Like narcolepsy, idiopathic hypersomnolence is a condition characterised by excessive sleepiness. Patients also experience difficulty in waking (either in the morning or at the end of nap periods during the day). The term idiopathic means ‘of unknown cause’.
As with narcolepsy, patients with this condition often sleep for long periods but, unlike patients with narcolepsy, in whom sleep attacks can occur anytime without warning, patience with idiopathic hypersomnolence have a better control over their sleep, and do not suffer from cataplexy or the other features of the full narcolepsy syndrome, such as sleep paralysis, hallucinations and automatisms.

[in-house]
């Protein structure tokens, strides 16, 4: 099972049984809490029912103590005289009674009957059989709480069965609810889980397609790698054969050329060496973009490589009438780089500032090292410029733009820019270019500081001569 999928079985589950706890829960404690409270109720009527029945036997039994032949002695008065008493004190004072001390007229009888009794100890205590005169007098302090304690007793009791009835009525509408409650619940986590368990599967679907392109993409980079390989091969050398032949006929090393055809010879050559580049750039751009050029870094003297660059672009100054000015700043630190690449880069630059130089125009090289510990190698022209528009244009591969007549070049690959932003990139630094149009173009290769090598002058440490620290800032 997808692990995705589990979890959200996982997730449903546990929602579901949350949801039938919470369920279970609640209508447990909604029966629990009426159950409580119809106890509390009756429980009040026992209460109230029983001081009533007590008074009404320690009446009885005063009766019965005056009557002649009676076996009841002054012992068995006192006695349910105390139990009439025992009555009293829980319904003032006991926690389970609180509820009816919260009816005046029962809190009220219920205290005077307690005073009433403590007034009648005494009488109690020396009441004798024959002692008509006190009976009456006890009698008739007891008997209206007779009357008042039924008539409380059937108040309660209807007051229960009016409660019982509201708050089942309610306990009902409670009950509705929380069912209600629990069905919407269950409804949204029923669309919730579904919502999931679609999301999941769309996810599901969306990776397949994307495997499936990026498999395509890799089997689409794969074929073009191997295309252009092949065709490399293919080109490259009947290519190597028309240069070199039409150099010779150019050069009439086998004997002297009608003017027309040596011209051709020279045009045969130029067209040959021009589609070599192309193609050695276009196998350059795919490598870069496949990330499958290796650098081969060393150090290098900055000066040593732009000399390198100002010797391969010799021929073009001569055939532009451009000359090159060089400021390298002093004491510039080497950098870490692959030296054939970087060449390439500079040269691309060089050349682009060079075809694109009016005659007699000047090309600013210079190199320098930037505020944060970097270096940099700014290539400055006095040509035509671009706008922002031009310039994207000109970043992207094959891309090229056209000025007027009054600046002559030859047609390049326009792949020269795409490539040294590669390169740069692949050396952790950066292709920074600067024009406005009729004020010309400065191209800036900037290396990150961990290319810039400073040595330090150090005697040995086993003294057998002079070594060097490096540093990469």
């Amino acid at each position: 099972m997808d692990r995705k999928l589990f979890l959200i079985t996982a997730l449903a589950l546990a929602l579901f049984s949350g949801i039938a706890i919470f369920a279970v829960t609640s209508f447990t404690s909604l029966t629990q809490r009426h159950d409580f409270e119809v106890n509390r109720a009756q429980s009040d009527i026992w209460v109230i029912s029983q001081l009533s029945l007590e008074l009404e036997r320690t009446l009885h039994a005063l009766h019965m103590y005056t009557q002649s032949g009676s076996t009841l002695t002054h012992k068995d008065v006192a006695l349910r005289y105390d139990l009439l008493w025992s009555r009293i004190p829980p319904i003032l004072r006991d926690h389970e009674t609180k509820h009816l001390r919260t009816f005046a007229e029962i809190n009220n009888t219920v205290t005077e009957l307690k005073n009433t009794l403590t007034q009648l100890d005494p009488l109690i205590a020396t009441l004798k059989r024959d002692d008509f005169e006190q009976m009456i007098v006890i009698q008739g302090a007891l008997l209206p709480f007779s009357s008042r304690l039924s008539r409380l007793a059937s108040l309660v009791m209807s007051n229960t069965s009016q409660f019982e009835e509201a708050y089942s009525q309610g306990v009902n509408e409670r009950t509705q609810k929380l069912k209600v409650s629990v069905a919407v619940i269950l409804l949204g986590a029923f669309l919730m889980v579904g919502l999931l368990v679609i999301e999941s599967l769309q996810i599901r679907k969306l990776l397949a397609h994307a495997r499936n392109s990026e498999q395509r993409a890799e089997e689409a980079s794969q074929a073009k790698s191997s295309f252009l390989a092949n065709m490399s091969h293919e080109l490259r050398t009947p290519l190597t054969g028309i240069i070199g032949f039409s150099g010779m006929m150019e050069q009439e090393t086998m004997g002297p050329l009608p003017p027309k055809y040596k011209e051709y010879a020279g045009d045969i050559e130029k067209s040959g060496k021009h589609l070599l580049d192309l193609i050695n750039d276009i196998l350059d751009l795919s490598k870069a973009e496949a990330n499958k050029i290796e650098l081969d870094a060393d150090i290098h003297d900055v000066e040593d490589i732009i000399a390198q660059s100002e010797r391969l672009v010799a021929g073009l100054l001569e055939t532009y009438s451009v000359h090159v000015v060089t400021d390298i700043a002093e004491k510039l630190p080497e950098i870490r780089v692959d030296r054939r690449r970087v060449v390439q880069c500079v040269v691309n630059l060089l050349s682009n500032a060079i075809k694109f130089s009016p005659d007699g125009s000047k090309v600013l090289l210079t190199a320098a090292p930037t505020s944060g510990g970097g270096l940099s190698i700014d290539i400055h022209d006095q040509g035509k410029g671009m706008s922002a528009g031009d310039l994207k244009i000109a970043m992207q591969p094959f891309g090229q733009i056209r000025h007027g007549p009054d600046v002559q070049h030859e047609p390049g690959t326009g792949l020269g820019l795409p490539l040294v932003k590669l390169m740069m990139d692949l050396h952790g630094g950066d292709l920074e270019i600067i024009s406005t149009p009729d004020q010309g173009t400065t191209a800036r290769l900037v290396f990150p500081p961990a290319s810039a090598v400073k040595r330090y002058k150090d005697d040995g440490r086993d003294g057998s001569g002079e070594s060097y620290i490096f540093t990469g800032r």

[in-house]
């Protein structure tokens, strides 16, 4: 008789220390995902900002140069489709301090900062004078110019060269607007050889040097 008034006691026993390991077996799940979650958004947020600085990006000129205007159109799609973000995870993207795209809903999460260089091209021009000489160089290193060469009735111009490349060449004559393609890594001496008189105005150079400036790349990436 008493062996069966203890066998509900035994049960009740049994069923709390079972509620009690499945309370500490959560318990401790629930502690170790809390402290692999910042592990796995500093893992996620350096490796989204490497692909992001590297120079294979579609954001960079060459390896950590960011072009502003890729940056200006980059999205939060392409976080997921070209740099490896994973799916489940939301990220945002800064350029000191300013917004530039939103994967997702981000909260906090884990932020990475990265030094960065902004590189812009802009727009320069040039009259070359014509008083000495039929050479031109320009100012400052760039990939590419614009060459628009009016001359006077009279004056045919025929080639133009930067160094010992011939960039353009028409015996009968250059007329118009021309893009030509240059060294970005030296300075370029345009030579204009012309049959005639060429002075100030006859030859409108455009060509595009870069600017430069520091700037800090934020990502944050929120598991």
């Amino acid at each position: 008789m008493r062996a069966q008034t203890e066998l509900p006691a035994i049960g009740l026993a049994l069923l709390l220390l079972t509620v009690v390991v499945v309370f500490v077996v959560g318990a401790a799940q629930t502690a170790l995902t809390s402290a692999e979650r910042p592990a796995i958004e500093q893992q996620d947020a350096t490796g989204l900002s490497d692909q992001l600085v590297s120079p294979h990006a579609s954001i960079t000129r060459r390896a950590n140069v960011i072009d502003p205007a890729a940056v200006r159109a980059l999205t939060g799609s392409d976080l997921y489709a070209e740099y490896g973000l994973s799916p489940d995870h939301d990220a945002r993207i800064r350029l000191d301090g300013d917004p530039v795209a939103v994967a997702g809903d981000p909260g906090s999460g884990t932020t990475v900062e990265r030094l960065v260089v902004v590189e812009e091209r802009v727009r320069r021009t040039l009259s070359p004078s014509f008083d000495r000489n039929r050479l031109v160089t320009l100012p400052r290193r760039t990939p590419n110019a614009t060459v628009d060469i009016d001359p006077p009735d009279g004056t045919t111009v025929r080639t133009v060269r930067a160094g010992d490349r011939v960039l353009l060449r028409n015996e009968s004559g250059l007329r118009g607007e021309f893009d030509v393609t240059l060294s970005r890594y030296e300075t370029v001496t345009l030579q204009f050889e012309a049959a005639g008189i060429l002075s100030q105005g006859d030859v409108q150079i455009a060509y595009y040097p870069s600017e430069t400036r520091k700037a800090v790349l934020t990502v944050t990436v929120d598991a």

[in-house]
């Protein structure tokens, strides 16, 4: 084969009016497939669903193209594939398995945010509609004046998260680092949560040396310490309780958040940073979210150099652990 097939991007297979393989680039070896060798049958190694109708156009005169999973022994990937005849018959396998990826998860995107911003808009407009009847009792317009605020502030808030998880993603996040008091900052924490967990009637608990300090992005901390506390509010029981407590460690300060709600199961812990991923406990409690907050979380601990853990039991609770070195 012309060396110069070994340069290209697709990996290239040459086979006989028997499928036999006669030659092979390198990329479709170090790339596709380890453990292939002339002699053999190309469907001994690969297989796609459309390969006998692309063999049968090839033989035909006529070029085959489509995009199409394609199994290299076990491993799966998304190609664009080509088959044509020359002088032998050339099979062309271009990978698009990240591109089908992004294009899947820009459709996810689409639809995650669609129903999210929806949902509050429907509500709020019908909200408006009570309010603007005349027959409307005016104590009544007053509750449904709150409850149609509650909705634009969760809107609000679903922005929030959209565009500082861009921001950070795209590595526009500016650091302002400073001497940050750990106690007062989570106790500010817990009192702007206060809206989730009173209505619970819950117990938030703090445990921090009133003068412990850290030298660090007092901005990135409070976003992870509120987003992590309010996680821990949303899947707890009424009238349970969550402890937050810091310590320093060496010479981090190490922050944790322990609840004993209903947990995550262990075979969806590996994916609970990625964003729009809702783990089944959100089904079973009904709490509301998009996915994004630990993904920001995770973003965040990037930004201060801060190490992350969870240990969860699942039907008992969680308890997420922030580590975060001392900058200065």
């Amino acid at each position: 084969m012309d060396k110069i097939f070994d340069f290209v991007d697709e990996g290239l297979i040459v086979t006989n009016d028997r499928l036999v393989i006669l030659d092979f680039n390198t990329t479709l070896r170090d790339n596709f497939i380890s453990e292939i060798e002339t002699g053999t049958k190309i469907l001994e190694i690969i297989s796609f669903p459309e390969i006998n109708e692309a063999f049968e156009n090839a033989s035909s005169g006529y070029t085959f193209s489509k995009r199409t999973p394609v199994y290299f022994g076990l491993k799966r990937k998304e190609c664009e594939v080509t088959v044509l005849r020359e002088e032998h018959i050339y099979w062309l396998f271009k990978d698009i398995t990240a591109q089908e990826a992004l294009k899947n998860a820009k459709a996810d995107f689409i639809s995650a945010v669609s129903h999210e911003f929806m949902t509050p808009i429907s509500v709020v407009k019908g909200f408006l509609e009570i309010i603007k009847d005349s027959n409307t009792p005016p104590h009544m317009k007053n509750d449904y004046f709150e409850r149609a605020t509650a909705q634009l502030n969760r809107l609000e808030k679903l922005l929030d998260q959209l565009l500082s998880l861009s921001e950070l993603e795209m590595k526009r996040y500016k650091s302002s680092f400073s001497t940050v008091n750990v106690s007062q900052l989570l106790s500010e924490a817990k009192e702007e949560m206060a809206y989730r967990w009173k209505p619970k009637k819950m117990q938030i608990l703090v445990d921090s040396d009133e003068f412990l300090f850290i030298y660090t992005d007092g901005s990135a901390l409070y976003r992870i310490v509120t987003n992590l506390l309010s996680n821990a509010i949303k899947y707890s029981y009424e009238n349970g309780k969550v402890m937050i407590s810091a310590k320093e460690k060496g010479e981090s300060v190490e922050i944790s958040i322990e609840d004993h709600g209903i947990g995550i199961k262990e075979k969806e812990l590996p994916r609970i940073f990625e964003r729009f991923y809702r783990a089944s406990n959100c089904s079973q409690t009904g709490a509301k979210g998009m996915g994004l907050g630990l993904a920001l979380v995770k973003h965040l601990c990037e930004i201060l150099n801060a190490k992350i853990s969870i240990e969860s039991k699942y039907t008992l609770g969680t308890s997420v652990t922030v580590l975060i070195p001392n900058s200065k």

Although about 25% of patients experience spontaneous improvement in their condition, it can be life-long and can require treatment with similar stimulant medications to those which are used for treating narcolepsy. Patients require accurate testing for hypersomnia and specific tests are required for approval of some medications. Our current research focuses on clinical care of patients with idiopathic hypersomnia and the role of new medications.